• 63% of respondents can survive 3 months or less with only their savings (vs 51% in 2021).
  • 55% of Malaysians spend exactly or more than what they earn each month (vs 44% in 2021).
  • 71% of respondents believe that they are in control of their money. However, 43% of them spend exactly or more than what they earn each month. 


  • 82% of Malaysians believe EPF savings is not enough for retirement.
  • Among those who think that their EPF savings are not enough for retirement, 41% have yet to start financially planning for their retirement.
  • 66% of respondents would still consider applying for more EPF withdrawals if the government allows it.
  • 28% of respondents aged 35 and above have not started planning for their retirement.


  • 52% of Malaysians above 18 have not yet started investing.
  • Of those who have started investing, 52% of respondents have low risk appetites preferring capital preservation. On a related note, 50% of the same group prefer medium-term investments of 5-10 years.
  • Youth investors (age 18-35) have the same low risk appetite (54%) for investments.
  • The top 3 investment products preferred by Malaysian investors are: unit trusts, stocks and cryptocurrencies.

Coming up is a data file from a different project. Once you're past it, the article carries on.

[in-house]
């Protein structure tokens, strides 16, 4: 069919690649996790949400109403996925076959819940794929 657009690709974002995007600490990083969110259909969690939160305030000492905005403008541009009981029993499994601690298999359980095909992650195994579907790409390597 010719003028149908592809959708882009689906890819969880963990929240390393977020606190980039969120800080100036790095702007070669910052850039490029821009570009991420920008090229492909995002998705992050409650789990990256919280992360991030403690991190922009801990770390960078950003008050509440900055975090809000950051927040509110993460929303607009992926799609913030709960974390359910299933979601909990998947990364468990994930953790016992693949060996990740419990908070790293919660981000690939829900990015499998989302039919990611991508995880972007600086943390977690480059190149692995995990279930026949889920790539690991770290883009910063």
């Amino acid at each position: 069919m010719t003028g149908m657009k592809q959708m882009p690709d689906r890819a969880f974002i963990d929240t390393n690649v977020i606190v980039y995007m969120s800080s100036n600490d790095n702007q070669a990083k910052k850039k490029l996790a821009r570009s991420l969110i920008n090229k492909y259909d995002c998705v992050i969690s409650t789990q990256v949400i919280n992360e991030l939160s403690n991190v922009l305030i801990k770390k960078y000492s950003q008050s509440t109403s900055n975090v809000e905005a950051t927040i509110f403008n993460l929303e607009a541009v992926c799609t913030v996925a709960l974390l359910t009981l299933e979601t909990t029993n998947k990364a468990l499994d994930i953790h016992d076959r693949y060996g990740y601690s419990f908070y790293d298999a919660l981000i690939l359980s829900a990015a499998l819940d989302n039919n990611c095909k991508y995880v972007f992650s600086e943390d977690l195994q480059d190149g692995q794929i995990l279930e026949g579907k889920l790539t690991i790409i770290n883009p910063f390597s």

• The three most important factors when choosing to invest with a robo-advisor are trusted brand (59%), Shariah-compliant (41%), and an established track record & historical performance (38%).

Other observations and trends

  • 45% admitted to having shared information about their personal finances online.
  • 59% of respondents do not know or are completely unaware of what a credit score is.
  • 32% of Malaysians do not know the benefits of a good credit score.
  • Only 55% of credit card holders pay their bills in full every month. The remaining 45% either pay only the minimum amount (18%) or whatever that they can afford that month (27%).
  • Cashless payments are now the preferred choice among Malaysians: QR payment (66%), contactless card (63%) and cash (56%).
  • 41% of Malaysians have used a BNPL service.
  • 4 out 10 respondents do not have a medical card.
  • 43% of respondents with dependents (married, married with children, divorced/widowed with children) do not own a life insurance policy.
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11 months ago

Don’t be fooled. Malaysians are very good at hiding their wealth.

11 months ago

Wait, people actually saves RM500 per month on average? I need to rethink my finances now…

Maybe this is because I’m in my early 20’s and just started working, but I thought saving more thank RM300 is pretty good.

How do I even start getting my stuff in order? I’m overwhelmed by all of… this and honestly I don’t know what half of the acronym means.